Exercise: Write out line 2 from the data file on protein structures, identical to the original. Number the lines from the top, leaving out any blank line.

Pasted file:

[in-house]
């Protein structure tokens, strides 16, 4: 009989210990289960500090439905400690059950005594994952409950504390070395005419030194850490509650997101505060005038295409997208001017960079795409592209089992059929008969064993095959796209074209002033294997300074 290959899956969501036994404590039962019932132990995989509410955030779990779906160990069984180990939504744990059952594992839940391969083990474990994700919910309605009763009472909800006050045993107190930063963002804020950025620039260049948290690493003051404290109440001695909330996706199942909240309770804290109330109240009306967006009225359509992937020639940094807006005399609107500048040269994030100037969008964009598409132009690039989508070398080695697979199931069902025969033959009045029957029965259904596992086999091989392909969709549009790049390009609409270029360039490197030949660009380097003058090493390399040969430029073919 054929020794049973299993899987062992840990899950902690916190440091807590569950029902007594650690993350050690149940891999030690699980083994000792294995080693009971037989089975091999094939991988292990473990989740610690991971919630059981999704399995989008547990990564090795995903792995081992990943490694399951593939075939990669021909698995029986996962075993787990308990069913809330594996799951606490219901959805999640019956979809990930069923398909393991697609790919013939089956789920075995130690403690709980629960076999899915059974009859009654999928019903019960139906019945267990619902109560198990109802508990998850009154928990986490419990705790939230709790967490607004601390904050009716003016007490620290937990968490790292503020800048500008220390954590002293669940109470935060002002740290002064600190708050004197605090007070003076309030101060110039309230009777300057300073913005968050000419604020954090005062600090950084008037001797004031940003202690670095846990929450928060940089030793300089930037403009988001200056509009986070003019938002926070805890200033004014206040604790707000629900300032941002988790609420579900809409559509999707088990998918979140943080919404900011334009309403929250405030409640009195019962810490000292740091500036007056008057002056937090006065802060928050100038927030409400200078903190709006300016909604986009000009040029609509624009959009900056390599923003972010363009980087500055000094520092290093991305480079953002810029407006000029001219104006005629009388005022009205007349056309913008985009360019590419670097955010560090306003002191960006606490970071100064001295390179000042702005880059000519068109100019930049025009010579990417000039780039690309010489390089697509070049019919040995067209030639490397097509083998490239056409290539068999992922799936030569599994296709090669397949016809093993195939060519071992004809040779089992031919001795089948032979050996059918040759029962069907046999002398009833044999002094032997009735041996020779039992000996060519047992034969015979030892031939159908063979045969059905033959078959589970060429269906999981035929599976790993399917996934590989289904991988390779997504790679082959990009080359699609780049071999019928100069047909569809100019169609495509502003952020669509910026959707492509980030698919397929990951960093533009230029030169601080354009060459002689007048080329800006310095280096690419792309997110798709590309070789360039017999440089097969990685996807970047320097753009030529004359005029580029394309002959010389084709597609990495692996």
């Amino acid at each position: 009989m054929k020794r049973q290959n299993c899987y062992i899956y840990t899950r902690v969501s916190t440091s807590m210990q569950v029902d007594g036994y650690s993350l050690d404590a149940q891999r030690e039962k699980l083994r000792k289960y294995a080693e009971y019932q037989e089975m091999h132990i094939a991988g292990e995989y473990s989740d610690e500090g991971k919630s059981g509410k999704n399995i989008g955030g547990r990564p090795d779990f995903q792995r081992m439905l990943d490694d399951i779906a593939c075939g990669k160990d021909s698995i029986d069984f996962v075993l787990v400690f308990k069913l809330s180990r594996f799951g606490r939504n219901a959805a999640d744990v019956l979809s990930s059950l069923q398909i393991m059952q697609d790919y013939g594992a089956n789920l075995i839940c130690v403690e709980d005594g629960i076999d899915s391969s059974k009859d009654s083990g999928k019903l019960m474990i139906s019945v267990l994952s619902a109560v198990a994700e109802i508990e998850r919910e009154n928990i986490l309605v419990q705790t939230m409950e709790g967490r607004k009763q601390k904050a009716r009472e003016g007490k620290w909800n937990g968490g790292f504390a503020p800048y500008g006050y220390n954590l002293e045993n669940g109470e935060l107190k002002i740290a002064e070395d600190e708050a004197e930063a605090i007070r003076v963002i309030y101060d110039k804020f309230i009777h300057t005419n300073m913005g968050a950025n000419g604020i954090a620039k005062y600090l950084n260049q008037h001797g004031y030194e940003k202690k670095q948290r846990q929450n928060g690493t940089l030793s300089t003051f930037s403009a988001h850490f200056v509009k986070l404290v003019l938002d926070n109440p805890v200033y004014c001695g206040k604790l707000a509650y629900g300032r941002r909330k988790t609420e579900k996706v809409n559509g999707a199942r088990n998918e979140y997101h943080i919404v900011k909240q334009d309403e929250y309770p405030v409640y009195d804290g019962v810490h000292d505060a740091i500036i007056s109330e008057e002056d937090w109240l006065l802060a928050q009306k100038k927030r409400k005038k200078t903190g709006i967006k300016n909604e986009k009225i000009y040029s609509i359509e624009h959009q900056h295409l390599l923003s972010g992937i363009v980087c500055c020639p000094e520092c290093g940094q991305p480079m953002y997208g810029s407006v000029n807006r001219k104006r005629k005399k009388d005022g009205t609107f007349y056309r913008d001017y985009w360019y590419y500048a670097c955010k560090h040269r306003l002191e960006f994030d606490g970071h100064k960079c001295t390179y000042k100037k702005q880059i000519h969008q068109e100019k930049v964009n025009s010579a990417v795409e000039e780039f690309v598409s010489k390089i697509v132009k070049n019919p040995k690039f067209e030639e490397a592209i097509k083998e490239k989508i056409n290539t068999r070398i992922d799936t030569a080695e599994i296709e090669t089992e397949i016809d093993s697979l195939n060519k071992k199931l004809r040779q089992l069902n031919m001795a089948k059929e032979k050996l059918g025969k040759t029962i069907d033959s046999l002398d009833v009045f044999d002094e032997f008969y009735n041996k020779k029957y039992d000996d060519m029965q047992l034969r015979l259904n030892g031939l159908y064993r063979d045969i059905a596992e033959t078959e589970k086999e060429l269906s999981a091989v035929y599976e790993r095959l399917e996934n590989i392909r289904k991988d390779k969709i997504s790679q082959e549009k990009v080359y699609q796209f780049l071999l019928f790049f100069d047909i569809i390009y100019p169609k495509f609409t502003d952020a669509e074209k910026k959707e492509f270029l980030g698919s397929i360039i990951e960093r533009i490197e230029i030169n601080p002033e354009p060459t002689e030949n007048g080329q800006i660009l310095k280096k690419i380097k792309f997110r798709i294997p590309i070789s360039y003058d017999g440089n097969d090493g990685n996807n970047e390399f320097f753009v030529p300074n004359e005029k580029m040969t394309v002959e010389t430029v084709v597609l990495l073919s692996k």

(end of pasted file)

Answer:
């Protein structure tokens, strides 16, 4: 009989210990289960500090439905400690059950005594994952409950504390070395005419030194850490509650997101505060005038295409997208001017960079795409592209089992059929008969064993095959796209074209002033294997300074 290959899956969501036994404590039962019932132990995989509410955030779990779906160990069984180990939504744990059952594992839940391969083990474990994700919910309605009763009472909800006050045993107190930063963002804020950025620039260049948290690493003051404290109440001695909330996706199942909240309770804290109330109240009306967006009225359509992937020639940094807006005399609107500048040269994030100037969008964009598409132009690039989508070398080695697979199931069902025969033959009045029957029965259904596992086999091989392909969709549009790049390009609409270029360039490197030949660009380097003058090493390399040969430029073919 054929020794049973299993899987062992840990899950902690916190440091807590569950029902007594650690993350050690149940891999030690699980083994000792294995080693009971037989089975091999094939991988292990473990989740610690991971919630059981999704399995989008547990990564090795995903792995081992990943490694399951593939075939990669021909698995029986996962075993787990308990069913809330594996799951606490219901959805999640019956979809990930069923398909393991697609790919013939089956789920075995130690403690709980629960076999899915059974009859009654999928019903019960139906019945267990619902109560198990109802508990998850009154928990986490419990705790939230709790967490607004601390904050009716003016007490620290937990968490790292503020800048500008220390954590002293669940109470935060002002740290002064600190708050004197605090007070003076309030101060110039309230009777300057300073913005968050000419604020954090005062600090950084008037001797004031940003202690670095846990929450928060940089030793300089930037403009988001200056509009986070003019938002926070805890200033004014206040604790707000629900300032941002988790609420579900809409559509999707088990998918979140943080919404900011334009309403929250405030409640009195019962810490000292740091500036007056008057002056937090006065802060928050100038927030409400200078903190709006300016909604986009000009040029609509624009959009900056390599923003972010363009980087500055000094520092290093991305480079953002810029407006000029001219104006005629009388005022009205007349056309913008985009360019590419670097955010560090306003002191960006606490970071100064001295390179000042702005880059000519068109100019930049025009010579990417000039780039690309010489390089697509070049019919040995067209030639490397097509083998490239056409290539068999992922799936030569599994296709090669397949016809093993195939060519071992004809040779089992031919001795089948032979050996059918040759029962069907046999002398009833044999002094032997009735041996020779039992000996060519047992034969015979030892031939159908063979045969059905033959078959589970060429269906999981035929599976790993399917996934590989289904991988390779997504790679082959990009080359699609780049071999019928100069047909569809100019169609495509502003952020669509910026959707492509980030698919397929990951960093533009230029030169601080354009060459002689007048080329800006310095280096690419792309997110798709590309070789360039017999440089097969990685996807970047320097753009030529004359005029580029394309002959010389084709597609990495692996």